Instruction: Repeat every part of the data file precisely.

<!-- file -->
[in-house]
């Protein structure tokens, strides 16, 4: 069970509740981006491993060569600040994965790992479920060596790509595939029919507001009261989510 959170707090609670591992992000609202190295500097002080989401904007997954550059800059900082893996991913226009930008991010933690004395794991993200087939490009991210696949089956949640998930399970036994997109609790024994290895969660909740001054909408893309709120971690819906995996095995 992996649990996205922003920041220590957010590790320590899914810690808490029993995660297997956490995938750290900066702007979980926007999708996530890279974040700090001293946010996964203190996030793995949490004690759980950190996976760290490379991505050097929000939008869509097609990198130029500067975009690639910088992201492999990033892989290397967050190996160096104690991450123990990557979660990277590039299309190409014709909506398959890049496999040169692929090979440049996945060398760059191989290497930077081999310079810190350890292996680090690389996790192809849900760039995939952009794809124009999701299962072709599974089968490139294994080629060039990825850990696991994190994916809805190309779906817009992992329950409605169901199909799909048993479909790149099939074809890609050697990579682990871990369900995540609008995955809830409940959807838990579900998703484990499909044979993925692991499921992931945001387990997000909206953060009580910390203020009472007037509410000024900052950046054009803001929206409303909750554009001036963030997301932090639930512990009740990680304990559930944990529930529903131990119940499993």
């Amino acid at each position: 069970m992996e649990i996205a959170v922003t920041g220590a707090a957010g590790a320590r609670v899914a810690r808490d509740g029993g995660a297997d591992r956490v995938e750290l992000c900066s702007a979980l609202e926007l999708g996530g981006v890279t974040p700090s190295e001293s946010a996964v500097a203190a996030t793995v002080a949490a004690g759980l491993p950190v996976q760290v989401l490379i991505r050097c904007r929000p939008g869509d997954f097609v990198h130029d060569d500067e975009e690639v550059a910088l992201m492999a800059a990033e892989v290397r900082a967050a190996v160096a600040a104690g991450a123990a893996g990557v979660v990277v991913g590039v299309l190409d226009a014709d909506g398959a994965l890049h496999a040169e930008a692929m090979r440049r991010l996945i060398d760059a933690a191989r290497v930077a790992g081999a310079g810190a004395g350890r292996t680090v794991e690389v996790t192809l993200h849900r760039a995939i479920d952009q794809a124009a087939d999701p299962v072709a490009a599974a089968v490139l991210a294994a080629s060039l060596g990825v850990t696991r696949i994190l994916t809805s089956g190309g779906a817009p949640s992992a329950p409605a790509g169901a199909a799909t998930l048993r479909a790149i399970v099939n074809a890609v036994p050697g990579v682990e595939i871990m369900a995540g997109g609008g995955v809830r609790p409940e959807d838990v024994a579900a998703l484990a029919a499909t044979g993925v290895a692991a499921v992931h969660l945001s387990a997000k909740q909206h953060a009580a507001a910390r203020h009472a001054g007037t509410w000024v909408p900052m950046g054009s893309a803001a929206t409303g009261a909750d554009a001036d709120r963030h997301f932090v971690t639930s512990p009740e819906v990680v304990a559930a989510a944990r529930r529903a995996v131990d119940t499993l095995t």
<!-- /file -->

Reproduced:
[in-house]
């Protein structure tokens, strides 16, 4: 069970509740981006491993060569600040994965790992479920060596790509595939029919507001009261989510 959170707090609670591992992000609202190295500097002080989401904007997954550059800059900082893996991913226009930008991010933690004395794991993200087939490009991210696949089956949640998930399970036994997109609790024994290895969660909740001054909408893309709120971690819906995996095995 992996649990996205922003920041220590957010590790320590899914810690808490029993995660297997956490995938750290900066702007979980926007999708996530890279974040700090001293946010996964203190996030793995949490004690759980950190996976760290490379991505050097929000939008869509097609990198130029500067975009690639910088992201492999990033892989290397967050190996160096104690991450123990990557979660990277590039299309190409014709909506398959890049496999040169692929090979440049996945060398760059191989290497930077081999310079810190350890292996680090690389996790192809849900760039995939952009794809124009999701299962072709599974089968490139294994080629060039990825850990696991994190994916809805190309779906817009992992329950409605169901199909799909048993479909790149099939074809890609050697990579682990871990369900995540609008995955809830409940959807838990579900998703484990499909044979993925692991499921992931945001387990997000909206953060009580910390203020009472007037509410000024900052950046054009803001929206409303909750554009001036963030997301932090639930512990009740990680304990559930944990529930529903131990119940499993």
């Amino acid at each position: 069970m992996e649990i996205a959170v922003t920041g220590a707090a957010g590790a320590r609670v899914a810690r808490d509740g029993g995660a297997d591992r956490v995938e750290l992000c900066s702007a979980l609202e926007l999708g996530g981006v890279t974040p700090s190295e001293s946010a996964v500097a203190a996030t793995v002080a949490a004690g759980l491993p950190v996976q760290v989401l490379i991505r050097c904007r929000p939008g869509d997954f097609v990198h130029d060569d500067e975009e690639v550059a910088l992201m492999a800059a990033e892989v290397r900082a967050a190996v160096a600040a104690g991450a123990a893996g990557v979660v990277v991913g590039v299309l190409d226009a014709d909506g398959a994965l890049h496999a040169e930008a692929m090979r440049r991010l996945i060398d760059a933690a191989r290497v930077a790992g081999a310079g810190a004395g350890r292996t680090v794991e690389v996790t192809l993200h849900r760039a995939i479920d952009q794809a124009a087939d999701p299962v072709a490009a599974a089968v490139l991210a294994a080629s060039l060596g990825v850990t696991r696949i994190l994916t809805s089956g190309g779906a817009p949640s992992a329950p409605a790509g169901a199909a799909t998930l048993r479909a790149i399970v099939n074809a890609v036994p050697g990579v682990e595939i871990m369900a995540g997109g609008g995955v809830r609790p409940e959807d838990v024994a579900a998703l484990a029919a499909t044979g993925v290895a692991a499921v992931h969660l945001s387990a997000k909740q909206h953060a009580a507001a910390r203020h009472a001054g007037t509410w000024v909408p900052m950046g054009s893309a803001a929206t409303g009261a909750d554009a001036d709120r963030h997301f932090v971690t639930s512990p009740e819906v990680v304990a559930a989510a944990r529930r529903a995996v131990d119940t499993l095995t």